Shrines of our penal past

‘Were You at the Rock’: the History of Mass Rocks in Ireland by Tony Nugent (The Liffey Press, €10.95)

The Mass Rocks of Killybegs: Ten Pilgrimages to Sacred Places in Killybegs Summer 2013 by the Killybegs Mass Rocks Committee (Killybegs Parish Office, €15.00 + p&p;  tel.:  00353 (0)74 9731013)

It is by one of those curious coincidences to which we might give another name, that in the first month of the new year two quite different books on the Mass rocks of Ireland should arrive for review.

Reading these two books the image of Jacob on his journey to Haran came to mind. Arriving at Bethel he laid his head on a rock to sleep, dreaming of that stairway to Heaven, the angels moving up and down, and God speaking to him from above.

“The Lord is in this place and I knew not,” he exclaimed on waking. “This is none other than the house of God and the gate of Heaven”.  He set up his stone pillow for a pillar and poured oil on it, dedicating the place to ritual use. (Genesis, 28)

Though some liturgists are disturbed at the idea of saying Mass anywhere but in a church, there is something very moving, not only about Jacob’s experience at Bethel, but in the stories of the multitude of Mass rocks in Ireland too.

Patriarchal era

They too for past generations were “the house of God and the gateways to Heaven” and they evoke in the imagination not only an Irish past of pain and suffering, but echoes of the patriarchal era when God seemed very close indeed to humanity.

Tony Nugent is a retired civil servant who has returned to college to study folklore and history.  In his book he provides an historical account of why the Mass rocks came into existence due to the religious intolerance in penal times (roughly 1640-1750), as well as an epilogue on  how Catholic Emancipation in 1829 put a final end to all that.

But the heart of the book is a county by county gazetteer of the Mass rocks and their locations and history complete with maps, so far has he has been able to recover them on his many walks. This is an excellent book, filled with hard won details, but one which might have received a more attractive design from the publishers.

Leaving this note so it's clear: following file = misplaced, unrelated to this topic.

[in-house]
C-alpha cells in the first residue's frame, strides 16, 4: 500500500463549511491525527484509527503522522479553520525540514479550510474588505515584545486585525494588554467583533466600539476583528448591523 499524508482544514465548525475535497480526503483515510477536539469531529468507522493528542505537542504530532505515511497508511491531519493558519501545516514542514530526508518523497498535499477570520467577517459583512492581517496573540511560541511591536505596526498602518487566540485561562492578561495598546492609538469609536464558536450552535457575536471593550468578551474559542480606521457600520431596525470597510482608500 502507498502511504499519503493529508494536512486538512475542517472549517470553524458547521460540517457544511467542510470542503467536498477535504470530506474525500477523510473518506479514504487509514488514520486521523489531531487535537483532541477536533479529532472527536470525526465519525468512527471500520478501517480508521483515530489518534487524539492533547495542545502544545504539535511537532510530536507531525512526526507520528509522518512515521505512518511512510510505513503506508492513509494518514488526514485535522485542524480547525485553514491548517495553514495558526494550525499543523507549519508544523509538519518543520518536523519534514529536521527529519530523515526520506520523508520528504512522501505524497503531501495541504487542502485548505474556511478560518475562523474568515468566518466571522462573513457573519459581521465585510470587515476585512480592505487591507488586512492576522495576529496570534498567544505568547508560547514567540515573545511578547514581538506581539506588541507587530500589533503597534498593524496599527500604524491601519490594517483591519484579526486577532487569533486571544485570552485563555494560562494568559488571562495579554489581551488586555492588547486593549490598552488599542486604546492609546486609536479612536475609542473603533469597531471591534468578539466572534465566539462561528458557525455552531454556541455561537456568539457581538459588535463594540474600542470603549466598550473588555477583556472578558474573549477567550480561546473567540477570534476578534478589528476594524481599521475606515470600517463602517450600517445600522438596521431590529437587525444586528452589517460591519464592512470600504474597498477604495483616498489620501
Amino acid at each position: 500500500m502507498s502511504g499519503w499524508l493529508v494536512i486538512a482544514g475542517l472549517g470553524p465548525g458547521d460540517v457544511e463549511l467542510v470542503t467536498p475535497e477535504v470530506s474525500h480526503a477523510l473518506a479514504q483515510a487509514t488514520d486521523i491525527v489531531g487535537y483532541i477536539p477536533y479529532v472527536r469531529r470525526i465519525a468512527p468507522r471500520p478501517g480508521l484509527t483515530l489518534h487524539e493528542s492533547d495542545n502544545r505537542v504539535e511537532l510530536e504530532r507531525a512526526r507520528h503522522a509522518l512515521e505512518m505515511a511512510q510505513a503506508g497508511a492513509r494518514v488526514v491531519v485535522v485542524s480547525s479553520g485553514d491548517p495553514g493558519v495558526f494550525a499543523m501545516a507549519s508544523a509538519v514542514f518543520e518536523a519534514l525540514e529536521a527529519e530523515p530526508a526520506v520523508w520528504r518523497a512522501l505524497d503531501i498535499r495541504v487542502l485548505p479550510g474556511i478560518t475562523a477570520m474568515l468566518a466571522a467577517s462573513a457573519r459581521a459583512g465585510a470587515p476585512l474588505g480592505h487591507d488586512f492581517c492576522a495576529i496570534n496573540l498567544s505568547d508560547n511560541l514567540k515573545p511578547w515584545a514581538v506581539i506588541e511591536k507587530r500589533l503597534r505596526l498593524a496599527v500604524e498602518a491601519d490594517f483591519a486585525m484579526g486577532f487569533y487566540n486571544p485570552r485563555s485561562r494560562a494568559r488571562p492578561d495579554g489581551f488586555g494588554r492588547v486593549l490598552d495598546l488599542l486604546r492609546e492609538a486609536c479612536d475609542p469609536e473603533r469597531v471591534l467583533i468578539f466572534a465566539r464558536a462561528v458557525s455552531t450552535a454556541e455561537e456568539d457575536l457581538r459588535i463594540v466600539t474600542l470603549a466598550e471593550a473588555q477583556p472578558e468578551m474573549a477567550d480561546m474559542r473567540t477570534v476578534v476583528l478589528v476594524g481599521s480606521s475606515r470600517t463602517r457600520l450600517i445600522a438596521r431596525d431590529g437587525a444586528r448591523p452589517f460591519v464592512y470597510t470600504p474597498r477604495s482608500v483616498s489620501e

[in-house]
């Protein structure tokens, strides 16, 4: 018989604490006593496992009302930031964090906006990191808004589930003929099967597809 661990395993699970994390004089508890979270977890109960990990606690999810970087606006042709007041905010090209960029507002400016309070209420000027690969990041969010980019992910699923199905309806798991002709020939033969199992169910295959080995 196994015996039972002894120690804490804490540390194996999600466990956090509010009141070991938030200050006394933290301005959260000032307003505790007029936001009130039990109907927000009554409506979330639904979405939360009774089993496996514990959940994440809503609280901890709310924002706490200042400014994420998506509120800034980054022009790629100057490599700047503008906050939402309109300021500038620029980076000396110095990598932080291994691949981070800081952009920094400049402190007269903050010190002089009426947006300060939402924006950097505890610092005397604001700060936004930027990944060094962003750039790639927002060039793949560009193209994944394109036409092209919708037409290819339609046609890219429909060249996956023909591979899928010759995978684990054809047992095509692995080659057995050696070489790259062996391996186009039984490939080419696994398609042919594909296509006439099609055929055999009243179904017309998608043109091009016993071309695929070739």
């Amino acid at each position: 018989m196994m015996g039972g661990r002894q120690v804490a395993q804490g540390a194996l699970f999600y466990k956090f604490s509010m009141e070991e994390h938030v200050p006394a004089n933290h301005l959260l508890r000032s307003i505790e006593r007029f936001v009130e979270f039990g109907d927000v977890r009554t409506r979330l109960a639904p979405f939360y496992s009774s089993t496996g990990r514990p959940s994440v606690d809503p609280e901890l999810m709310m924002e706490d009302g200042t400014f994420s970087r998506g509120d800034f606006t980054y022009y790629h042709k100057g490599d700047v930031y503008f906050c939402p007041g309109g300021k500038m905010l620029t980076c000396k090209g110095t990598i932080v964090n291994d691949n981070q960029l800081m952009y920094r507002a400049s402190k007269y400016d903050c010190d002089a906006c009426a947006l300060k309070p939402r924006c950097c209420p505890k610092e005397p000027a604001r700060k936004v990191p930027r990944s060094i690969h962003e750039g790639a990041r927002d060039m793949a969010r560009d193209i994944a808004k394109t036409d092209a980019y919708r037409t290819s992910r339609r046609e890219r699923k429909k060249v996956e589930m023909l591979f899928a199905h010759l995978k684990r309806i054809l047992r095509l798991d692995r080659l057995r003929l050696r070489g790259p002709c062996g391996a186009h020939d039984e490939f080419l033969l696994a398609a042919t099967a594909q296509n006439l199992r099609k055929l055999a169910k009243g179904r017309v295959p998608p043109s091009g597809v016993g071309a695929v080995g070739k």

Local pilgrims

In his account of Donegal Tom Nugent refers to Carraig a’ tSagairt, now Carrickataggart, near Killybegs, but says nothing of its actual history. Turning, however, to the other book, produced in the parish by PP Fr Colm O’Gallchoir and his team, we learn all about it. Some eight pages are devoted to the local pilgrims visit to the site on June 2013.

But they then go on to provide a records of another nine sites in the parish, which Tom Nugent does not notice. This suggests that across Ireland there must still be many more sites which need to be recorded, least in the passage of time and failure of memory they are forgotten by all.

Both books are of great interest, though the local information which the Killybegs team have uncovered (as well as the many photos of the pilgrims enjoying themselves on their visits) gives their book a special value. Much of the detail is due to the devotion over decades of local man Charlie Boyle.

Their maps are better too, with actual coordinates for all ten sites that can be fed into a satnav, rather than vaguer Ordnance Survey references Nugent occasionally provides. 


Tom Nugent as an historian aims at a popular book, with details about the sufferings of both priests and people, but the people of Killybegs have demonstrated just how the recovery of the past in the present can be an enriching experience. Here perhaps is a premonition of a future kind of parish church, one in which such sites, rather than a church, may play a renewed role.